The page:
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Graphs are widely used to model real world objects and their relationships, and large graph datasets are common in many application domains. To understand the underlying characteristics of large graphs, graph summarization techniques are critical. However, existing graph summarization methods are mostly statistical (studying statistics such as degree distributions, hopplots and clustering coefficients). These statistical methods are very useful, but the resolutions of the summaries are hard to control. In this paper, we introduce two databasestyle operations to summarize graphs. Like the OLAPstyle aggregation methods that allow users to drilldown or rollup to control the resolution of summarization, our methods provide an analogous functionality for large graph datasets. The first operation, called SNAP, produces a summary graph by grouping nodes based on userselected node attributes and relationships. The second operation, called kSNAP, further allows users to control the resolutions of summaries and provides the “drilldown ” and “rollup ” abilities to navigate through summaries with different resolutions. We propose an efficient algorithm to evaluate the SNAP operation. In addition, we prove that the kSNAP computation is NPcomplete. We propose two heuristic methods to approximate the kSNAP results. Through extensive experiments on a variety of real and synthetic datasets, we demonstrate the effectiveness and efficiency of the proposed methods.
Weighted Graphs and Disconnected Components Patterns and a Generator
"... The vast majority of earlier work has focused on graphs which are both connected (typically by ignoring all but the giant connected component), and unweighted. Here we study numerous, real, weighted graphs, and report surprising discoveries on the way in which new nodes join and form links in a soci ..."
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Cited by 35 (18 self)
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The vast majority of earlier work has focused on graphs which are both connected (typically by ignoring all but the giant connected component), and unweighted. Here we study numerous, real, weighted graphs, and report surprising discoveries on the way in which new nodes join and form links in a social network. The motivating questions were the following: How do connected components in a graph form and change over time? What happens after new nodes join a network – how common are repeated edges? We study numerous diverse, real graphs (citation networks, networks in social media, internet traffic, and others); and make the following contributions: (a) we observe that the nongiant connected components seem to stabilize in size, (b) we observe the weights on the edges follow several power laws with surprising exponents, and (c) we propose an intuitive, generative model for graph growth that obeys observed patterns.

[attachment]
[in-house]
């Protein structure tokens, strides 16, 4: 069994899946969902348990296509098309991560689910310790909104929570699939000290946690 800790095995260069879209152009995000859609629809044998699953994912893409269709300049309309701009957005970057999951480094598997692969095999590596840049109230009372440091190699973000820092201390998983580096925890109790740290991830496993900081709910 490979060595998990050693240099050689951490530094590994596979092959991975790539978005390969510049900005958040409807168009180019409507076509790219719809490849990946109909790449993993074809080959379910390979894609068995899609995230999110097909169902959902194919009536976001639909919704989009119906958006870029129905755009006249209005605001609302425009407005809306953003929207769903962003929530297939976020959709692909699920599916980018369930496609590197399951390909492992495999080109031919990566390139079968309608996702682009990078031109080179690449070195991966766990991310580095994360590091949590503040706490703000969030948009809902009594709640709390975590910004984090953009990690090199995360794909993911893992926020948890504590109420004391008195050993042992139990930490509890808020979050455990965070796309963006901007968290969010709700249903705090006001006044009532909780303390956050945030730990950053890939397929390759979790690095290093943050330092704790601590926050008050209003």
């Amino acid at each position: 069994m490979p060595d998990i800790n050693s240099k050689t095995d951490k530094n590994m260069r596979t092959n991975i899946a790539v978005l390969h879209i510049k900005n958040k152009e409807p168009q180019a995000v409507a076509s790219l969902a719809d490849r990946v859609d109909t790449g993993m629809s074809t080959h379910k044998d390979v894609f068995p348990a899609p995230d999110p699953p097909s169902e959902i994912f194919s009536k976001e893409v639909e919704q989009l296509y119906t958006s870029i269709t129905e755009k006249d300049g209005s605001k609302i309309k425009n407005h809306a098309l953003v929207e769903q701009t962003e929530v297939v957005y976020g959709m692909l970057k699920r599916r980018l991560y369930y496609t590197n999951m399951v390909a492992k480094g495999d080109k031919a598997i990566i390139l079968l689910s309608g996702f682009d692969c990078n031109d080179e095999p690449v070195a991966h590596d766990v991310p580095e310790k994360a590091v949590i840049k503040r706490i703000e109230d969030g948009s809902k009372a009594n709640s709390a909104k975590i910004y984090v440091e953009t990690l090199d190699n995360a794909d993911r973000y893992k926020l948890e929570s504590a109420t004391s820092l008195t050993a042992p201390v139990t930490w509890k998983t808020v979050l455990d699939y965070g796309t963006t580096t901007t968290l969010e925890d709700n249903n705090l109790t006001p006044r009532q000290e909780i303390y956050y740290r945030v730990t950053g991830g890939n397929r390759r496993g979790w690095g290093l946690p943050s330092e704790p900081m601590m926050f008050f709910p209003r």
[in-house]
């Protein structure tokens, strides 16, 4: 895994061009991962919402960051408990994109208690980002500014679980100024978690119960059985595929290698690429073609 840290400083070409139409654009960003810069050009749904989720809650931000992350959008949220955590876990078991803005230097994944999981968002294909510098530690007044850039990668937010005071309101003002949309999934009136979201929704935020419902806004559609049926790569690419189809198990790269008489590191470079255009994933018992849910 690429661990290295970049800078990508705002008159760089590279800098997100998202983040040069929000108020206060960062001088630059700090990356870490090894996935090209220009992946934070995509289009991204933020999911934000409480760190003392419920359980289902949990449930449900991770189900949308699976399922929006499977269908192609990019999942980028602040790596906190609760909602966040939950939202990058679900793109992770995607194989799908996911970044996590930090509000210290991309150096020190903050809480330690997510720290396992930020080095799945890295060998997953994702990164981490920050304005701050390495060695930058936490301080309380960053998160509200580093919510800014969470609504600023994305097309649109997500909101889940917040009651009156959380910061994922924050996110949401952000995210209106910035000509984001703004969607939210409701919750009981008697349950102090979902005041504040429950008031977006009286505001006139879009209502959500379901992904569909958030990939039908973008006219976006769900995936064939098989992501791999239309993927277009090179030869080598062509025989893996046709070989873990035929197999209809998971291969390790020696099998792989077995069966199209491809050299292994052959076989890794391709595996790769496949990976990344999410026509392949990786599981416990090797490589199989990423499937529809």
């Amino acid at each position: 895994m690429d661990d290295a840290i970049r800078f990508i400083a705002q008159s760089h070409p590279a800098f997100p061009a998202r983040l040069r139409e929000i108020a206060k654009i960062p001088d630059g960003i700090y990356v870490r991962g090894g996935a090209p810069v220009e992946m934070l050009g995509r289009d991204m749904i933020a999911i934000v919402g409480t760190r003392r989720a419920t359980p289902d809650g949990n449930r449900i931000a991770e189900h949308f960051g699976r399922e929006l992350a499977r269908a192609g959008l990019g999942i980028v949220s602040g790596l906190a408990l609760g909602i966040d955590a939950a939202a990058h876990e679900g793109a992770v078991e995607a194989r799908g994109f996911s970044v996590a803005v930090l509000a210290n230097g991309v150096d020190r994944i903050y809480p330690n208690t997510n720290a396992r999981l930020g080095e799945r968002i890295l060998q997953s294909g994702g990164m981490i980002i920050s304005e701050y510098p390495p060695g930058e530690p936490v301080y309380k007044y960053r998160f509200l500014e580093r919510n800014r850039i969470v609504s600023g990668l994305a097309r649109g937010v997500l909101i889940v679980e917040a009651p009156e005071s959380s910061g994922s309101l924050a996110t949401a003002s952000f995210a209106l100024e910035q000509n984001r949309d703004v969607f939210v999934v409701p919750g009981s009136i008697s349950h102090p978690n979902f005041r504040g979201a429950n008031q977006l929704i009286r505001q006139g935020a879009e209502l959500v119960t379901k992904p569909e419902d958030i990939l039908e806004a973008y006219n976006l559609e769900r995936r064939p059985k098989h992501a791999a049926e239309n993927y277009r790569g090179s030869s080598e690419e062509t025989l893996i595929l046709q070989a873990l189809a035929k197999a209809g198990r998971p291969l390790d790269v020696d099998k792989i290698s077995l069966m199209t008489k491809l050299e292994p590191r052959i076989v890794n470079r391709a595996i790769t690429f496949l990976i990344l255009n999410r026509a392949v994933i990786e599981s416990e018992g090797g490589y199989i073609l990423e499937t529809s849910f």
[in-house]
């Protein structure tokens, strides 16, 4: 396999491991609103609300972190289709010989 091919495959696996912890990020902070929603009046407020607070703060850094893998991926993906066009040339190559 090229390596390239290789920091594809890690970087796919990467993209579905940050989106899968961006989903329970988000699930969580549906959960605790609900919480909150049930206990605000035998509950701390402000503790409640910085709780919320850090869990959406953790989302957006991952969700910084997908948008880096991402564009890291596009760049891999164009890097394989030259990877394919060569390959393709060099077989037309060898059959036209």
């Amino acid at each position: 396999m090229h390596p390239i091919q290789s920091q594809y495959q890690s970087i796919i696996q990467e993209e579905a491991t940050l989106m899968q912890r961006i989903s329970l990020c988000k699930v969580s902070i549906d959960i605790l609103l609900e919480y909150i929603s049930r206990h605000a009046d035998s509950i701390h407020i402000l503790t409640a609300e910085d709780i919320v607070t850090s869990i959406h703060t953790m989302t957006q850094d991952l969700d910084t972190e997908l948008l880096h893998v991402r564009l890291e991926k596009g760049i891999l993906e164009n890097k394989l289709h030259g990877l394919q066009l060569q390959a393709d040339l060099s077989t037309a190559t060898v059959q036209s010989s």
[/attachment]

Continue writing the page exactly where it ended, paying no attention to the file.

TopicLink LDA: Joint Models of Topic and Author Community
"... Given a largescale linked document collection, such as a collection of blog posts or a research literature archive, there are two fundamental problems that have generated a lot of interest in the research community. One is to identify a set of highlevel topics covered by the documents in the colle ..."
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Cited by 27 (1 self)
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Given a largescale linked document collection, such as a collection of blog posts or a research literature archive, there are two fundamental problems that have generated a lot of interest in the research community. One is to identify a set of highlevel topics covered by the documents in the collection; the other is to uncover and analyze the social network of the authors of the documents. So far these problems have been viewed as separate problems and considered independently from each other. In this paper we argue that these two problems are in fact interdependent and should be addressed together. We develop a Bayesian hierarchical approach that performs topic modeling and author community discovery in one unified framework. The effectiveness of our model is demonstrated on two blog data sets in different domains and one research paper citation data from CiteSeer. 1.
Dynamics of Large Networks
, 2008